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CENTRAL BANKS DELIVER EXPECTED RATE HIKES WITH FURTHER RISES PROMISED TO TACKLE INFLATION

  • CENTRAL BANKS DELIVER EXPECTED RATE HIKES WITH FURTHER RISES PROMISED TO TACKLE INFLATION

    CENTRAL BANKS DELIVER EXPECTED RATE HIKES WITH FURTHER RISES PROMISED TO TACKLE INFLATION

    Data Sourced from FE Analytics, and Bloomberg Finance LP

    CENTRAL BANKS DELIVER EXPECTED RATE HIKES WITH FURTHER RISES PROMISED TO TACKLE INFLATION

    This week while the invading Russian forces continue to cause immense destruction and suffering in Ukraine, the impact on the global economy was under the microscope as investors waited to see if either the US or UK central bank would react. While both referred to the impact of the Ukraine invasion, they raised interest rates as expected. The Bank of England specifically highlighted the situation in Ukraine and tried to lower expectations of how much it might tighten monetary policy.

    Elsewhere in the US there was far more ambiguity. The Federal Reserve largely did what it was expected to do, but interpretations on what this means vary wildly. Within minutes of the decision some analysts claimed this was extremely hawkish and the bank is going to tighten hard in the future, while others said this was a pro-growth move and soft on inflation. The bank’s stated policy is to raise rates to 2.8% sometime next year, which is widely expected to be enough to cause a recession. Your view on the Fed’s stance largely comes down to whether you believe it or not.

    GLOBAL: CENTRAL BANKS ATTEMPT TO TACKLE RISING INFLATION

    The Bank of England and the US Federal Reserve both raised interest rates, as expected, as they take steps to address rising inflation. The Fed increased rates from 0.25% to 0.5% and indicated that rates are likely to rise at all six of their remaining policy meetings in 2022. Meanwhile, the BoE increased interest rates from 0.5% to 0.75% and said it now expects inflation to hit 8% by the end of June.

    The Fed’s decision had the biggest impact on markets as predictions for rate rises are now considerably more aggressive. The median expectation for rates in 2023 among the Fed’s board has increased from 1.8% to almost 3% since December. US Equity markets rallied following the announcement. The Nasdaq was up by 4.7% and the Treasury curve showed signs of flattening as the 10-year bond yield fell to 2.1%. In the UK, government bond yields increased at the start of the week but a rise in prices towards the end of the week has left yields little changed overall.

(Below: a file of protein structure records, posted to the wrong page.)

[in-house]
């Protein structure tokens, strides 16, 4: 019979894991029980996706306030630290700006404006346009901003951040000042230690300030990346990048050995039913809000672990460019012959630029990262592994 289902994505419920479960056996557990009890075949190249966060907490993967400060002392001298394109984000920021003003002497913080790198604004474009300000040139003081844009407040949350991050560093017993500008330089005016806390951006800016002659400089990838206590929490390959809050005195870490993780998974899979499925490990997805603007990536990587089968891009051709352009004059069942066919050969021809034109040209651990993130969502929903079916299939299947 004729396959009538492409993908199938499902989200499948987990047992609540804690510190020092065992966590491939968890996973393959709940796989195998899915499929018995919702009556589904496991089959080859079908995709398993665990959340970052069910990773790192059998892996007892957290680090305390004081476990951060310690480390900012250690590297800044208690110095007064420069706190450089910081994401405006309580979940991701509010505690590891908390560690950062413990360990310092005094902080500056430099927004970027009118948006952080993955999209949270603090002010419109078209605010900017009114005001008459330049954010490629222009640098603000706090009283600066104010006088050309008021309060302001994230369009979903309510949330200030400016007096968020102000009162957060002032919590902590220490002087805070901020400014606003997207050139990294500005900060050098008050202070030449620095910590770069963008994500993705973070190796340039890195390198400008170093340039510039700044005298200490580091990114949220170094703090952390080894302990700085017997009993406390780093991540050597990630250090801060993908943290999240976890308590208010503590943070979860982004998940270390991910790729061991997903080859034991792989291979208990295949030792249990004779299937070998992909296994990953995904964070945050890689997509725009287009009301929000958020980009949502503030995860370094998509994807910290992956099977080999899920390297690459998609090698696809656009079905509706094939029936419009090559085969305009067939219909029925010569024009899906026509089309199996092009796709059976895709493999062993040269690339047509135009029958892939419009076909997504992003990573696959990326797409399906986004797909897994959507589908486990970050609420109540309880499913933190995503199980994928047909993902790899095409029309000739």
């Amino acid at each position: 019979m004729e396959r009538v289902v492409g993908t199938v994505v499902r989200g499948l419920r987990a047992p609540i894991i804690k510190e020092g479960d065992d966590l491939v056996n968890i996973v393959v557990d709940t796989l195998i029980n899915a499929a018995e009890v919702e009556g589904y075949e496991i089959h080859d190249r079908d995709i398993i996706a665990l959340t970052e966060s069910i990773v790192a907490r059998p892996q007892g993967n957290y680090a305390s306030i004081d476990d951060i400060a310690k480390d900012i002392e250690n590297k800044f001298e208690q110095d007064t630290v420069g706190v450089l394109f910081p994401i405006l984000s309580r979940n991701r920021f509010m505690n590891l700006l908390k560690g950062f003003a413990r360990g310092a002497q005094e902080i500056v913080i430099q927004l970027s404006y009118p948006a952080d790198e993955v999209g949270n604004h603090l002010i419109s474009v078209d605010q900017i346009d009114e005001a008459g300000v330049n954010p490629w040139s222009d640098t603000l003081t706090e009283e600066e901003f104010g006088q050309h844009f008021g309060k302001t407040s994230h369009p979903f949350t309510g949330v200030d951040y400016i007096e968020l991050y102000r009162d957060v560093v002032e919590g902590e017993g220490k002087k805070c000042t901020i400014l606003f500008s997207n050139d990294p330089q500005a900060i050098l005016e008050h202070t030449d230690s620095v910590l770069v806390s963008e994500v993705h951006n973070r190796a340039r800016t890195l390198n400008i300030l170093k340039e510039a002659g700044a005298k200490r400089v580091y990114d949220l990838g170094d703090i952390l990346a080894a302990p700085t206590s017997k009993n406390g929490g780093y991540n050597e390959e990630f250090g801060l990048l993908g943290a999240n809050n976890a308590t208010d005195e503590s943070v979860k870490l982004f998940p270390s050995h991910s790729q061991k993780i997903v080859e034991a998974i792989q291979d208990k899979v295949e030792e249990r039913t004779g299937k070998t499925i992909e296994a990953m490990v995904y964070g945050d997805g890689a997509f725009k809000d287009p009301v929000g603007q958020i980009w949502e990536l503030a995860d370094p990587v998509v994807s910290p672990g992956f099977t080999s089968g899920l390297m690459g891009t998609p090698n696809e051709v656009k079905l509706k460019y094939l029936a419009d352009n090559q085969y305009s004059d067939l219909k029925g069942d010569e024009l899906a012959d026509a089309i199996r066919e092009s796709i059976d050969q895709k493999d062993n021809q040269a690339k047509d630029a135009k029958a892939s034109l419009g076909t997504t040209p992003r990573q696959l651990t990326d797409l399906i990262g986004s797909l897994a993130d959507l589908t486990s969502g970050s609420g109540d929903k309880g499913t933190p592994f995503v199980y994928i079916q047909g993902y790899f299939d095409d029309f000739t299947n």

Three weeks on from Russia’s invasion of Ukraine and markets are still being buffeted by events in eastern Europe. Equity markets have seen several big shifts this week as news of negotiations between the two countries raised hopes of a ceasefire before receding again. Despite the elevated volatility, most developed equity markets have risen strongly this week.

    Commodity markets have also seen considerable movement as sentiment has switched back and forth. The price of Brent Crude fell below $100 a barrel early in the week only to jump higher when Vladimir Putin dismissed suggestions that Russia and Ukraine were close to an agreement that would end the fighting. The price of gas has seen even more dramatic movement as wholesale prices in the UK and Europe have fallen around 22% this week. If energy prices remain at current levels, or fall even further, this will help remove some of the inflationary pressure caused by the Russian invasion.

    CHINA: GOVERNMENT REASSURANCE ADDS TO VOLATILITY

    While attention has been focused on Ukraine and Russia, some of the most extreme movements in equity markets in recent weeks have been in Chinese markets. From a peak in early January, the MSCI China index was down 29% by the beginning of this week. Shares fell 6% on Monday alone after a sharp rise in Covid cases led to a number of local lockdowns, including important manufacturing areas such as Shenzhen. This added to concerns about further government interference, a slowing economy and sharp deterioration in China’s property sector.

    This picture was turned on its head in the latter part of the week after a senior economic adviser to President Xi Jinping said the government is taking steps to boost the economy and introduce policies ‘favourable to the market’. The indication that Beijing has stopped interfering with the private sector triggered a sharp re-rating of Chinese stocks, helping the index to gain 15% on Wednesday to end the week up 13%.

    For more information regarding our weekly market reports, we encourage you to give us a call on 01732 746188 or send us an email at enquiries@foxgroveassociates.co.uk.

    This document has been prepared for general information only. It does not contain all of the information which an investor may require in order to make an investment decision. If you are unsure whether this is a suitable investment you should speak to your financial adviser. This information is not guaranteed to be correct, complete, or accurate. Financial Express Investments Ltd, registration number 03110696, is authorised and regulated by the Financial Conduct Authority (FRN 209967). For our full disclaimer please visit https://www.fefundinfo.com/en-gb/about/legal-and-policies/.

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